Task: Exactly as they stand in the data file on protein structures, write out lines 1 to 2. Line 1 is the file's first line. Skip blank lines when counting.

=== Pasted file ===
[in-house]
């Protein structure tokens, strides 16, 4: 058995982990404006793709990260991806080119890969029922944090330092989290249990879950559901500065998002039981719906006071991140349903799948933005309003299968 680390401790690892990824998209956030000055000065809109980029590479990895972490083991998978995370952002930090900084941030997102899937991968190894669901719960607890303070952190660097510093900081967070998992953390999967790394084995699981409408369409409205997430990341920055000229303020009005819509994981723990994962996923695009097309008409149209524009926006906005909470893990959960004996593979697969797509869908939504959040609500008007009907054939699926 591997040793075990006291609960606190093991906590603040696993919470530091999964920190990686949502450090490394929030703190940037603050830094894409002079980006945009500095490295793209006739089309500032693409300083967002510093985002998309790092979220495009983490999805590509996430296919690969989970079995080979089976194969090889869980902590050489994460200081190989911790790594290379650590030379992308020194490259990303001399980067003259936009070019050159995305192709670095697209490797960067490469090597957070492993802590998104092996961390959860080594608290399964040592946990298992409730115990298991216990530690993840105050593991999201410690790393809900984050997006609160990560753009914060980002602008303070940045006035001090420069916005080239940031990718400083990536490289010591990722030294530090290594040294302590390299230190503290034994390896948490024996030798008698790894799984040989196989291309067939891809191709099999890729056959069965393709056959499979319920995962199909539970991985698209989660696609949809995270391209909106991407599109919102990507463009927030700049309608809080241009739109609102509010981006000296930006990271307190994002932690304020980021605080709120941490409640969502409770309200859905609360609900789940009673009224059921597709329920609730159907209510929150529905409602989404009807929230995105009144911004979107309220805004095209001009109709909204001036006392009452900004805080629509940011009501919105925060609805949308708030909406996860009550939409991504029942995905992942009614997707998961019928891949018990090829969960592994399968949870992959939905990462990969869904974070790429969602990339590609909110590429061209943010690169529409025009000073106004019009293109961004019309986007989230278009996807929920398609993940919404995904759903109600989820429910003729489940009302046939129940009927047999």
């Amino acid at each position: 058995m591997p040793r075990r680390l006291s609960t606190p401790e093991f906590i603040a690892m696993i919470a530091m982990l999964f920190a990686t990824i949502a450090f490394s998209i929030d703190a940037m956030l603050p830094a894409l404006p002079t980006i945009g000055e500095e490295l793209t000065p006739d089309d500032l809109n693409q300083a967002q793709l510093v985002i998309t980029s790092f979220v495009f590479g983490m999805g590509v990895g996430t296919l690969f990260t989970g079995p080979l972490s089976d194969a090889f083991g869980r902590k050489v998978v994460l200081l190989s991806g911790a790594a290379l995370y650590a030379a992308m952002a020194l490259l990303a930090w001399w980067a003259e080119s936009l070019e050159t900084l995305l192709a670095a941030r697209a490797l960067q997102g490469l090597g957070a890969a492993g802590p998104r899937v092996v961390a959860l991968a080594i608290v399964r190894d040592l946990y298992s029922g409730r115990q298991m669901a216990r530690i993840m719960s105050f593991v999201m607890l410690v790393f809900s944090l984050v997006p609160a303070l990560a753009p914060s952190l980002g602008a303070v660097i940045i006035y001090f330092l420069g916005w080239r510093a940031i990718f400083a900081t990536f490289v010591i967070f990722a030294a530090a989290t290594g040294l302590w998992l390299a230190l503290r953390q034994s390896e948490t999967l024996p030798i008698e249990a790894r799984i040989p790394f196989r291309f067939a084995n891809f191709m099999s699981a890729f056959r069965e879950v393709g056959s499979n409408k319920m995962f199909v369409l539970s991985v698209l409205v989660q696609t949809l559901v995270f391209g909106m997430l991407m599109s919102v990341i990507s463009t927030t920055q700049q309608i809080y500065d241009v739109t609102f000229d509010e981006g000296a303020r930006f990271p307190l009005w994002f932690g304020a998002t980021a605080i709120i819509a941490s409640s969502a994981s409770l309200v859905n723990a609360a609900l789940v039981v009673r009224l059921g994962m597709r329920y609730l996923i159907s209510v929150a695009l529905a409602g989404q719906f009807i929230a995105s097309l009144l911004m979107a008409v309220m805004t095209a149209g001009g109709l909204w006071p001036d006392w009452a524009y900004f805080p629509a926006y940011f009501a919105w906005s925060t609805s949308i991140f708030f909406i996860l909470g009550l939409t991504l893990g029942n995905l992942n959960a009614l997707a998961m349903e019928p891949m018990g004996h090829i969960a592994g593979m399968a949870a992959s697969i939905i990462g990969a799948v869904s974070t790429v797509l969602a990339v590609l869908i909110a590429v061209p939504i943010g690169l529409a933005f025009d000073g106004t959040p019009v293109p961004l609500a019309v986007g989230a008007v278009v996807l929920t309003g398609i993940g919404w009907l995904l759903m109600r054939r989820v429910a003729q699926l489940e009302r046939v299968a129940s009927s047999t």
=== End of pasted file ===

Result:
[in-house]
């Protein structure tokens, strides 16, 4: 058995982990404006793709990260991806080119890969029922944090330092989290249990879950559901500065998002039981719906006071991140349903799948933005309003299968 680390401790690892990824998209956030000055000065809109980029590479990895972490083991998978995370952002930090900084941030997102899937991968190894669901719960607890303070952190660097510093900081967070998992953390999967790394084995699981409408369409409205997430990341920055000229303020009005819509994981723990994962996923695009097309008409149209524009926006906005909470893990959960004996593979697969797509869908939504959040609500008007009907054939699926 591997040793075990006291609960606190093991906590603040696993919470530091999964920190990686949502450090490394929030703190940037603050830094894409002079980006945009500095490295793209006739089309500032693409300083967002510093985002998309790092979220495009983490999805590509996430296919690969989970079995080979089976194969090889869980902590050489994460200081190989911790790594290379650590030379992308020194490259990303001399980067003259936009070019050159995305192709670095697209490797960067490469090597957070492993802590998104092996961390959860080594608290399964040592946990298992409730115990298991216990530690993840105050593991999201410690790393809900984050997006609160990560753009914060980002602008303070940045006035001090420069916005080239940031990718400083990536490289010591990722030294530090290594040294302590390299230190503290034994390896948490024996030798008698790894799984040989196989291309067939891809191709099999890729056959069965393709056959499979319920995962199909539970991985698209989660696609949809995270391209909106991407599109919102990507463009927030700049309608809080241009739109609102509010981006000296930006990271307190994002932690304020980021605080709120941490409640969502409770309200859905609360609900789940009673009224059921597709329920609730159907209510929150529905409602989404009807929230995105009144911004979107309220805004095209001009109709909204001036006392009452900004805080629509940011009501919105925060609805949308708030909406996860009550939409991504029942995905992942009614997707998961019928891949018990090829969960592994399968949870992959939905990462990969869904974070790429969602990339590609909110590429061209943010690169529409025009000073106004019009293109961004019309986007989230278009996807929920398609993940919404995904759903109600989820429910003729489940009302046939129940009927047999």